What do you do when you’re not sure how to pronounce an English word? You look it up in a dictionary. But what if you can’t find it in a dictionary because it’s a rare word like azure, a derived form like walked, a proper name like San Rafael, or a technical term like JSON? Until now, there were two options:
- Pronunciation dictionary. This works for 90% of words.
- Forvo. This has the advantage of giving you authentic pronunciations free from possible biases.
I was recently made aware of a third option – a website called YouGlish.com, designed by Dan Barhen. How does it work? There’s a huge mass of content available on YouTube. Some YouTube videos include transcripts. YouGlish lets you search those transcripts. Type a word, press Enter, and you get a video where someone is saying that word. The video will automatically start from the relevant sentence, so there’s no need to look for the right place. If you want more examples of your word being pronounced, simply click the big arrow button to go the next video result. You can also easily replay your sentence. It’s a very nice interface for browsing examples or real-life speech and congratulations are due to Dan for making it work so smoothly.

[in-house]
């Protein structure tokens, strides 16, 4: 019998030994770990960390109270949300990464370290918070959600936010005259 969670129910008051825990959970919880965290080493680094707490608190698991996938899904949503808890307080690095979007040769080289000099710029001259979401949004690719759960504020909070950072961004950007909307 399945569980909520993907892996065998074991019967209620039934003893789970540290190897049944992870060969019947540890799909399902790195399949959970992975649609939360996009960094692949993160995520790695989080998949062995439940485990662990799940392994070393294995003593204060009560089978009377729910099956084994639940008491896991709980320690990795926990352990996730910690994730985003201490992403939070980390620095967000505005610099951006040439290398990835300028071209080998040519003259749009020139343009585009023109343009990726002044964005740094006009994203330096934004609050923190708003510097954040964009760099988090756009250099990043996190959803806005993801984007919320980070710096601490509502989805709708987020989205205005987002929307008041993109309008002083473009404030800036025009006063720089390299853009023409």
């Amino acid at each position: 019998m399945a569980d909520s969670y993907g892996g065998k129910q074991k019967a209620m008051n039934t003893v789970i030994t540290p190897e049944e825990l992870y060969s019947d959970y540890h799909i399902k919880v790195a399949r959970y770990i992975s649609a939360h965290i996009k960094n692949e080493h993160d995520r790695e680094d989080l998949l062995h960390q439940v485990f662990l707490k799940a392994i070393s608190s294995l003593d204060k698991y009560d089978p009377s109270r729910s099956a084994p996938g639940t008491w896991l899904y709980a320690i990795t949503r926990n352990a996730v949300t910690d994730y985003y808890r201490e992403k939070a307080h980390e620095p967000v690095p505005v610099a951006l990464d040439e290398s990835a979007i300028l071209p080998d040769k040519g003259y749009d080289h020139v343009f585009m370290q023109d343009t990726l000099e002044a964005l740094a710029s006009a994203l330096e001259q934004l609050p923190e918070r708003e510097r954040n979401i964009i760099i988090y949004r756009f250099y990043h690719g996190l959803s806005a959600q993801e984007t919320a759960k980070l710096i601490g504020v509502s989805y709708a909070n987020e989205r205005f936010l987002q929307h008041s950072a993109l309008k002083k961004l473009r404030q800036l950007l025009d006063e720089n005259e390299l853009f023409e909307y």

Forvo and YouGlish are great tools for the linguistically inclined who don’t trust their dictionaries. Dictionaries can be biased, outdated, or mistaken; no dictionary will beat direct access to real-world usage, which is the “source data” dictionaries are (or at least should be) based on.
Unlike dictionaries, these sites often enable you to hear the same word pronounced by dozens of speakers, which allows you to get rough answers to statistical questions like “What percentage of Americans pronounce a syllabic L in words like idly and peddling (making them sound like idally, pedaling)?”, “What percentage of Americans pronounce quarter as though it was spelled corter?”, etc.